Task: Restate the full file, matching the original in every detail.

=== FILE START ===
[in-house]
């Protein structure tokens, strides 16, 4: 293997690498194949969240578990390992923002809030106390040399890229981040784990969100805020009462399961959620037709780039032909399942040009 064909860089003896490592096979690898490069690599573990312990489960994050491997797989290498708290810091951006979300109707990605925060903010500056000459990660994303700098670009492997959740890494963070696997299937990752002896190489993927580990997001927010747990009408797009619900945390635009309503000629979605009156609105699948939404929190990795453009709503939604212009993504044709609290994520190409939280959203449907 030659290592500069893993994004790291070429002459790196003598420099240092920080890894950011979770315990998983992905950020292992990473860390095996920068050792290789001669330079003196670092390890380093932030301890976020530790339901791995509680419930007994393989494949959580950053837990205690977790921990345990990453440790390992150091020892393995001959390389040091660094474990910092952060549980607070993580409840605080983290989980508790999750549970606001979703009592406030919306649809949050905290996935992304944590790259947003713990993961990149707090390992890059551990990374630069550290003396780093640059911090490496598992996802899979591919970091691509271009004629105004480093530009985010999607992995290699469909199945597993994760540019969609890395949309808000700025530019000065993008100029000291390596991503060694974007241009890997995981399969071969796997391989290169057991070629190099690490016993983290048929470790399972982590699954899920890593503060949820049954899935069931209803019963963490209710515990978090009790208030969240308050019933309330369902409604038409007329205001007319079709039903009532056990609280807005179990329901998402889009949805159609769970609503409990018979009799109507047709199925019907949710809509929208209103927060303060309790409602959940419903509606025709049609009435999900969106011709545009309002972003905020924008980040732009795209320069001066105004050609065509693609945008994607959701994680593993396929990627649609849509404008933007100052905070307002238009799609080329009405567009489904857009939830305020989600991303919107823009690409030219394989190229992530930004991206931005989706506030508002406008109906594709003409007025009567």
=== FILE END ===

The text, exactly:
[in-house]
């Protein structure tokens, strides 16, 4: 293997690498194949969240578990390992923002809030106390040399890229981040784990969100805020009462399961959620037709780039032909399942040009 064909860089003896490592096979690898490069690599573990312990489960994050491997797989290498708290810091951006979300109707990605925060903010500056000459990660994303700098670009492997959740890494963070696997299937990752002896190489993927580990997001927010747990009408797009619900945390635009309503000629979605009156609105699948939404929190990795453009709503939604212009993504044709609290994520190409939280959203449907 030659290592500069893993994004790291070429002459790196003598420099240092920080890894950011979770315990998983992905950020292992990473860390095996920068050792290789001669330079003196670092390890380093932030301890976020530790339901791995509680419930007994393989494949959580950053837990205690977790921990345990990453440790390992150091020892393995001959390389040091660094474990910092952060549980607070993580409840605080983290989980508790999750549970606001979703009592406030919306649809949050905290996935992304944590790259947003713990993961990149707090390992890059551990990374630069550290003396780093640059911090490496598992996802899979591919970091691509271009004629105004480093530009985010999607992995290699469909199945597993994760540019969609890395949309808000700025530019000065993008100029000291390596991503060694974007241009890997995981399969071969796997391989290169057991070629190099690490016993983290048929470790399972982590699954899920890593503060949820049954899935069931209803019963963490209710515990978090009790208030969240308050019933309330369902409604038409007329205001007319079709039903009532056990609280807005179990329901998402889009949805159609769970609503409990018979009799109507047709199925019907949710809509929208209103927060303060309790409602959940419903509606025709049609009435999900969106011709545009309002972003905020924008980040732009795209320069001066105004050609065509693609945008994607959701994680593993396929990627649609849509404008933007100052905070307002238009799609080329009405567009489904857009939830305020989600991303919107823009690409030219394989190229992530930004991206931005989706506030508002406008109906594709003409007025009567």